Who Framed Roger Rabbit
Director Robert Zemeckis seamlessly mixes live action with animation wizardry in this cinematic groundbreaker featuring Bob Hoskins as gruff gumshoe Eddie Valiant, who agrees to take the case of Roger Rabbit, a zany cartoon star framed for murder.
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- Robert Zemeckis
- 1989 Golden Globe Awards
- Best Motion Picture (Musical or Comedy) nominee
- Best Actor in a Motion Picture (Musical or Comedy) nominee
- 1989 Academy Award®
- Best Visual Effects
- Best Sound Effects Editing
- Best Film Editing
- Best Cinematography nominee
- Best Sound nominee
- Best Art Direction nominee
PGAdult content, mild violence.
Full Screen 1.33:1Subtitles
YesLanguage and sound
English: DTS 5.1 Surround, English: Dolby Digital 5.1, French: Dolby Digital 2.0 Surround, Spanish (Neutral): Dolby Digital 2.0 SurroundOther features
Color; interactive menus; scene access; filmmakers' commentary; deleted scene; making-of featurette; production featurettes; pop-up trivia; interactive set-top gallery; split-screen comparison.
Who Framed Roger RabbitClose
Common Sense Note
Parents need to know that some of the nuances of Who Framed Roger Rabbit's storyline -- and much of the film's innuendo-laden humor -- will go right over children's head. Several scenes feature cartoon violence, including one in which characters are thrown into "the dip" (an acid-like concoction that will "erase" toons). A live-action character is shot on screen (no blood), and someone is run over by a steamroller. Adult language used by the live-action characters includes "son of a bitch" and "bastard," and silly double entendres proliferate ("I'm not bad, I'm just drawn that way"). Jessica Rabbit is highly sexualized.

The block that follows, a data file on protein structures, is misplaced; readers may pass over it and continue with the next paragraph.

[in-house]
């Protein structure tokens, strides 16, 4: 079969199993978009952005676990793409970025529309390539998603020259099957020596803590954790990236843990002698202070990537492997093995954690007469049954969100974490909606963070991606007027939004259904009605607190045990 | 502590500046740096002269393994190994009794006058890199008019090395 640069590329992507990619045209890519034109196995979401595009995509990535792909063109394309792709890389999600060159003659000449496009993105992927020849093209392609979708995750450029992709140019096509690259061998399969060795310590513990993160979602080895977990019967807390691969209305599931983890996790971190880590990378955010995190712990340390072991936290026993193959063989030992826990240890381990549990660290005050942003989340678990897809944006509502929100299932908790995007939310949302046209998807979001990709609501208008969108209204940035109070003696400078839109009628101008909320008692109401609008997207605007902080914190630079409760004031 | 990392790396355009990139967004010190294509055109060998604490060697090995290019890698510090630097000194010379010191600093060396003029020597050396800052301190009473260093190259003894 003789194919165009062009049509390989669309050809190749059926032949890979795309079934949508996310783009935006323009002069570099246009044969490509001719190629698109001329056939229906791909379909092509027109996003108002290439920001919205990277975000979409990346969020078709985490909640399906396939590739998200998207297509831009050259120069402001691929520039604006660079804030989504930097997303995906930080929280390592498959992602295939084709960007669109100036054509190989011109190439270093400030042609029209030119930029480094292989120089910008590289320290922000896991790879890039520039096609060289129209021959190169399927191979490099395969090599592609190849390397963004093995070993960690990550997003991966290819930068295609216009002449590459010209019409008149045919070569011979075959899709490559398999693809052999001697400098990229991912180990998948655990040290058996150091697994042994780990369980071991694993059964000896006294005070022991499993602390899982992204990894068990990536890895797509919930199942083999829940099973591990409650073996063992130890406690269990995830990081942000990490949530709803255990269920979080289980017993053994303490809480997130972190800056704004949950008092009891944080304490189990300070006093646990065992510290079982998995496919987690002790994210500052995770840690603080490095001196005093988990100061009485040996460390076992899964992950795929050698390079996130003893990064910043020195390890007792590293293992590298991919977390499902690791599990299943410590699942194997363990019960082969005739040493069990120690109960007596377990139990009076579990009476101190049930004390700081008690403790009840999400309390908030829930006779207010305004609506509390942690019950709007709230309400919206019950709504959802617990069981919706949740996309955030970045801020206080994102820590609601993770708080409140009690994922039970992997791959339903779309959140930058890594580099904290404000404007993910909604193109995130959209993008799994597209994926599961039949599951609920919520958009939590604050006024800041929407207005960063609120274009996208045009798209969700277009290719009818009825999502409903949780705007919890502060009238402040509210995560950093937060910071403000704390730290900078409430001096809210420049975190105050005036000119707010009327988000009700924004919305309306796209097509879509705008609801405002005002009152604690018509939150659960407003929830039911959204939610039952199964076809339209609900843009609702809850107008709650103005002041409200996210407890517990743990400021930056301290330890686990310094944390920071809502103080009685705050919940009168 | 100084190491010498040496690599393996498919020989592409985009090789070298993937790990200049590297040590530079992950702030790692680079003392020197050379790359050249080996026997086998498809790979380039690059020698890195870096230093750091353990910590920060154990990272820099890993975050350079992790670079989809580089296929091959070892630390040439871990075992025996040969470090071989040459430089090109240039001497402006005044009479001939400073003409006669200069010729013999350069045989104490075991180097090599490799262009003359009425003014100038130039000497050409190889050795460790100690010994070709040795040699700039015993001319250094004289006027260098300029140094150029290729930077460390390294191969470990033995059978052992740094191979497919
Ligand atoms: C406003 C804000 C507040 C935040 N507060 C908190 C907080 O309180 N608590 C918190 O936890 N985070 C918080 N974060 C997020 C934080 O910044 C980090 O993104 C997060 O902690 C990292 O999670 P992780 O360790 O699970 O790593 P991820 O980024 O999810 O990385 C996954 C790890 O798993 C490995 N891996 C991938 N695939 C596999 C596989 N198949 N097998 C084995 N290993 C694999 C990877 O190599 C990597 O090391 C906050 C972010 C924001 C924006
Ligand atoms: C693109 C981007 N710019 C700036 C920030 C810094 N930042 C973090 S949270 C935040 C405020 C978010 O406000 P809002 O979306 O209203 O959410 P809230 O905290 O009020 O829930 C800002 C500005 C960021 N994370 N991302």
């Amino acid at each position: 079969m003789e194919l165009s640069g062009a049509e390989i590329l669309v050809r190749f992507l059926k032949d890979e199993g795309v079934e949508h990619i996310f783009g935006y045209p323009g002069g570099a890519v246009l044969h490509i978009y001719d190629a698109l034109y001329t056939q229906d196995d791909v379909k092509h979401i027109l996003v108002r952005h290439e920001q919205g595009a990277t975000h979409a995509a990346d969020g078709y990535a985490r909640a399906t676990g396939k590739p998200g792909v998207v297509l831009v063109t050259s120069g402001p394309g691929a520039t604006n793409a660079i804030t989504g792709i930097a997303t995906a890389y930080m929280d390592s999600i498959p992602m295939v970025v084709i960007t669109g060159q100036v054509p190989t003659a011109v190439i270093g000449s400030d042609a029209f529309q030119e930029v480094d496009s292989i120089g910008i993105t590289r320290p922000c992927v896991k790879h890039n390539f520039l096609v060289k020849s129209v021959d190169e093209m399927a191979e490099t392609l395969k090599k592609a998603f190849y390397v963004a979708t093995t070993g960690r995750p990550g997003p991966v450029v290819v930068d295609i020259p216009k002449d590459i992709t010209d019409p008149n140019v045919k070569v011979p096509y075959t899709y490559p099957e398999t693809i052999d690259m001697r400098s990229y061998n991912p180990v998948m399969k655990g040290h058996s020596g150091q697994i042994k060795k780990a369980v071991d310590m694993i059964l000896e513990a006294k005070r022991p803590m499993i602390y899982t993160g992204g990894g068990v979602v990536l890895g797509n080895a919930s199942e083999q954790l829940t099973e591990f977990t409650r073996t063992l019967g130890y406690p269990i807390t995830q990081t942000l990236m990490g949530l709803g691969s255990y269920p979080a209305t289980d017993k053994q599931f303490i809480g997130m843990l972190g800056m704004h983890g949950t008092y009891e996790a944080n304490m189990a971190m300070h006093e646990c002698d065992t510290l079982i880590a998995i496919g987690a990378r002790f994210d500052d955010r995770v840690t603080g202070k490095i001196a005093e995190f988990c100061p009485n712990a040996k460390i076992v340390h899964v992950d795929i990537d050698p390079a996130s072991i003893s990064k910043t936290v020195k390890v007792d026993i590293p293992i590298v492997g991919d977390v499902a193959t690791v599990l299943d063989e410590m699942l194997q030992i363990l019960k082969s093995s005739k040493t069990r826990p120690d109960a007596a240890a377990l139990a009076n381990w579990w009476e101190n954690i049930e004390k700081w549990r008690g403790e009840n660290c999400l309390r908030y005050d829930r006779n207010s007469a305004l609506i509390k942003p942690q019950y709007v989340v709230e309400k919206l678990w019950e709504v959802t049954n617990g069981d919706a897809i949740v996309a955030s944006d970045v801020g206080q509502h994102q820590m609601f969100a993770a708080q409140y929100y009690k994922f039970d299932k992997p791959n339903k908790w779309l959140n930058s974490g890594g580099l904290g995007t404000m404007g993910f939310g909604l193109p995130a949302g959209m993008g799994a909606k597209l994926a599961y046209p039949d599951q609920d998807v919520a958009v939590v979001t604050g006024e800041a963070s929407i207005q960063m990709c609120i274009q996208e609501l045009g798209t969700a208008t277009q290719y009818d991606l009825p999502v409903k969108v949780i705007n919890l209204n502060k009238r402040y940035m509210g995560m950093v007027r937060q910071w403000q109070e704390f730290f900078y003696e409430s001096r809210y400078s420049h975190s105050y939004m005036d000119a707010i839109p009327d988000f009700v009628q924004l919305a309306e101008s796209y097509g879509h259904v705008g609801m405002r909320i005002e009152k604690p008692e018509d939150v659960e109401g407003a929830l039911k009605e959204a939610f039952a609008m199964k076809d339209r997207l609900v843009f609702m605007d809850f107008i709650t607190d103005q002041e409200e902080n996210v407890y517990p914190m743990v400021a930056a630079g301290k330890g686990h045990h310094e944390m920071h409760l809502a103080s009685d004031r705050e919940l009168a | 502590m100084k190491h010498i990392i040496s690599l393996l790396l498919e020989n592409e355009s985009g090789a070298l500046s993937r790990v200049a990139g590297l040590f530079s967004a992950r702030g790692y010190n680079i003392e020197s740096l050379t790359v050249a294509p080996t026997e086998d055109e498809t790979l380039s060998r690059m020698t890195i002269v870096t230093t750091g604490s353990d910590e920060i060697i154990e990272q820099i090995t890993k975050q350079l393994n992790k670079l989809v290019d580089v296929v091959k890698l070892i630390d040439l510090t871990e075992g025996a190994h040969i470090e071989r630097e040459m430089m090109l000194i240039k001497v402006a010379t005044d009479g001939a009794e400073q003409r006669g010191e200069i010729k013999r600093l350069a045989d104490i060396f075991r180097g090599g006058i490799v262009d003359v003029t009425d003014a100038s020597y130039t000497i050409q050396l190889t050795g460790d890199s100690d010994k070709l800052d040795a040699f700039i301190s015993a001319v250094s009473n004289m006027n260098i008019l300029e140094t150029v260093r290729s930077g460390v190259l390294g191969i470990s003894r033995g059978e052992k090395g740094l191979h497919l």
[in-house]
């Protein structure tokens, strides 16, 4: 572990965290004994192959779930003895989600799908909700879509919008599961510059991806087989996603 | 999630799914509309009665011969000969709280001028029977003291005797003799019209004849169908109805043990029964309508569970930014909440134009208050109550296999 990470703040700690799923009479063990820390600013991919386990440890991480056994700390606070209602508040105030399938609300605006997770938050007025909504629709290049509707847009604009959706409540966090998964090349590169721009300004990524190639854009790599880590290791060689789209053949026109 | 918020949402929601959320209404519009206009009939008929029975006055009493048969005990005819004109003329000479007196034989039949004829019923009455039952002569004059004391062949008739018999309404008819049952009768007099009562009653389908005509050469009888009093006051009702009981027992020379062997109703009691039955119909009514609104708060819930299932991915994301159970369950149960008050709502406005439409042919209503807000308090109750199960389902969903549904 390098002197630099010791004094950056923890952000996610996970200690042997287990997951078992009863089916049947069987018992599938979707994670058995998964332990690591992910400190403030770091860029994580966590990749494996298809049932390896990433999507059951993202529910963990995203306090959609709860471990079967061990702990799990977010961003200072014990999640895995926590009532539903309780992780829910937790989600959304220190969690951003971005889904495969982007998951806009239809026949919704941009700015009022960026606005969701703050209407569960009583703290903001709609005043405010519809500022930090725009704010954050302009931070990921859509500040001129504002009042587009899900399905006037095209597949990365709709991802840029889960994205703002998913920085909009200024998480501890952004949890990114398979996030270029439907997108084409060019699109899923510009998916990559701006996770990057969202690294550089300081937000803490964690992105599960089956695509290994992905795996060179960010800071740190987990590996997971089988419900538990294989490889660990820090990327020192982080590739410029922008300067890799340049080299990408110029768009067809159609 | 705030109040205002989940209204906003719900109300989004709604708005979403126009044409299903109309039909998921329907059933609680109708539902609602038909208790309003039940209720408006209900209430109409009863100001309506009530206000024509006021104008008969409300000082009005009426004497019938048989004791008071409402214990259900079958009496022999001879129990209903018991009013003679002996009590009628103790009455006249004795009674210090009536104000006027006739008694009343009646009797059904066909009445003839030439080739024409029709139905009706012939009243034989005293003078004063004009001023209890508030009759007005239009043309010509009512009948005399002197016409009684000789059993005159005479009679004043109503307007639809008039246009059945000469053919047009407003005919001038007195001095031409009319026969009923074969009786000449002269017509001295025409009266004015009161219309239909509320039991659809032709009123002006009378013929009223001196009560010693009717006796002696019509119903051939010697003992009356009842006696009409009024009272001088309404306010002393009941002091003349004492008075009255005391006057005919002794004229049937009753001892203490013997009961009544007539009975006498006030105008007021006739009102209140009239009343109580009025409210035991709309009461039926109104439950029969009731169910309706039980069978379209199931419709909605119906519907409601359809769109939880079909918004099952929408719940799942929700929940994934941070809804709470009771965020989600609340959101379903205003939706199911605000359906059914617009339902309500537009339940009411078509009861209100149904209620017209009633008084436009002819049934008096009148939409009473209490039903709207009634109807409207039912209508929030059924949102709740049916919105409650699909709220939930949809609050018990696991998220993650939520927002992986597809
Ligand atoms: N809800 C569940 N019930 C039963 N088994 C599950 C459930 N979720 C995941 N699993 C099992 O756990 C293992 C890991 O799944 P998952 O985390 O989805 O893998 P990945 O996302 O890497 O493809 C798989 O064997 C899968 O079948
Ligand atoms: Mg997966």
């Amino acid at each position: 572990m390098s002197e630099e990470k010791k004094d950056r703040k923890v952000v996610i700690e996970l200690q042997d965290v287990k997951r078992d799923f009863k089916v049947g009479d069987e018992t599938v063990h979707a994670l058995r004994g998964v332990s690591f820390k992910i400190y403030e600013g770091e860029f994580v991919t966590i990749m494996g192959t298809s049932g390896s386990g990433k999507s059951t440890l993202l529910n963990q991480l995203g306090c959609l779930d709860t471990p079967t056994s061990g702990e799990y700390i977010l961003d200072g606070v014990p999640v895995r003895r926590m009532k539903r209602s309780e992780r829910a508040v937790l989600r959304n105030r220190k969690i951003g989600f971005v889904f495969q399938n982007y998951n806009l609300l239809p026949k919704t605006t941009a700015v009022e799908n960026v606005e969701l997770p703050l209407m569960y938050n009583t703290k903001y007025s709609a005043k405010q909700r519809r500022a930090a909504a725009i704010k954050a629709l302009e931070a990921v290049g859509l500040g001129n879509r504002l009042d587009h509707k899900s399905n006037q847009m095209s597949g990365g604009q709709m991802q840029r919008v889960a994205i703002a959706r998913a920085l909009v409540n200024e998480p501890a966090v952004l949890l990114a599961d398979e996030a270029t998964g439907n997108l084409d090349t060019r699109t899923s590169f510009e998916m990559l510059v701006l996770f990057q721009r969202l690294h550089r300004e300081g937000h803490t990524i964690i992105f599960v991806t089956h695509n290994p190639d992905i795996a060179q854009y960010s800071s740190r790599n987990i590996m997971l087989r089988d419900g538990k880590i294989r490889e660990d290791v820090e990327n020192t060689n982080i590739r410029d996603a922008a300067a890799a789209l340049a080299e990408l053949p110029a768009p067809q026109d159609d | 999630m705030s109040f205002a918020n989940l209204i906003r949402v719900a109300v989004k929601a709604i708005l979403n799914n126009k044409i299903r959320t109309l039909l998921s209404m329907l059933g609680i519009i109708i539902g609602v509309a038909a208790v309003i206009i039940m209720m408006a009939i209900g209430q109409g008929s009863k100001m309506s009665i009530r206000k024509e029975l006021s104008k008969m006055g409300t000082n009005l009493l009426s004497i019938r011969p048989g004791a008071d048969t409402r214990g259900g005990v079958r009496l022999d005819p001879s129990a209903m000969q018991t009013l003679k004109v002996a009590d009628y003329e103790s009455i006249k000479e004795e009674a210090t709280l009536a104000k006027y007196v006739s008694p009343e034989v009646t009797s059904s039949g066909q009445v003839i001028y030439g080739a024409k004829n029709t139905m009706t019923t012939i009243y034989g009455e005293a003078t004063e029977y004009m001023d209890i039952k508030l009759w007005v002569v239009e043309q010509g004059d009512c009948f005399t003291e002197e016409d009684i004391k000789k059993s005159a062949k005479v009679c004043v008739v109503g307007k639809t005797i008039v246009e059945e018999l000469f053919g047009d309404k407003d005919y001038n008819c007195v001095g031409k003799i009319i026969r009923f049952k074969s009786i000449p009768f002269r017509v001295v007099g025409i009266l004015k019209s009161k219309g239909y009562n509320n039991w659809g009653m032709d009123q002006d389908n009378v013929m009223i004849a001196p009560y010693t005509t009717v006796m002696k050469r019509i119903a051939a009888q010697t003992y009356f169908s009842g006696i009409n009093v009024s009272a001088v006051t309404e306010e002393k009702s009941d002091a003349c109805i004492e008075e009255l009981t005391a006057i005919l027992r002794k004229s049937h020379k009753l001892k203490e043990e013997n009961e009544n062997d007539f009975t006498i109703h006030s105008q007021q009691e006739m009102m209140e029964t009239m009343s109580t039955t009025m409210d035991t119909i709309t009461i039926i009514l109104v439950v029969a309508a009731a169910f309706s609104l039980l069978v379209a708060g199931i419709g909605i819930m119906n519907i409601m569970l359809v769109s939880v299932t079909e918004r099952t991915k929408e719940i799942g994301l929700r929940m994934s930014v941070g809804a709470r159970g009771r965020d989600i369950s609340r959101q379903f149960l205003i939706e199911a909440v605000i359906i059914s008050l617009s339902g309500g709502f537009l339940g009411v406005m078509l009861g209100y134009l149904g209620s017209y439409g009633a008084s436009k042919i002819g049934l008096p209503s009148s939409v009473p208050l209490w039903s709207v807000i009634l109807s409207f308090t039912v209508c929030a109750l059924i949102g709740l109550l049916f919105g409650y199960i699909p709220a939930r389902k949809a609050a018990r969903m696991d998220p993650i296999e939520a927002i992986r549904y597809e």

- Sexual Content
- Silly double entendres proliferate, including character Baby Herman's reference to his inability to pursue his adult nurse being the result of having "50-year-old lust and a 3-year-old dinky." Jessica Rabbit has a voluptuous figure and wears very revealing clothes. Everything she does exudes sexiness, even when playing "patty-cake" with a director.
- Several scenes feature cartoon violence that borders on the sadistic and the surreal. Characters are thrown into "the dip" (an acid-like concoction that will "erase" toons), a live-action character is shot on screen, and Judge Doom is run over by a steam engine.
- Adult language used by the live-action characters includes "son of a bitch" and "bastard." Derogatory remarks are made against the toons.
- Social Behavior
- A primary theme is that things are not always as they appear and people are not always who they seem to be. The mix of sexuality and animation in Jessica Rabbit's character might be confusing to some kids.
- Classic Chevrolets line the streets, Acme labels are lurking around every corner, along with Wild Turkey whiskey, the main character's favorite drink.
- Drugs / Tobacco / Alcohol
- The main character is an alcoholic and drinks heavily throughout the day. Smoking is also prevalent.
- Age appropriate
- Not an issue
- Depends on your kid and your family
- Not appropriate for kids of the age most likely to want to see it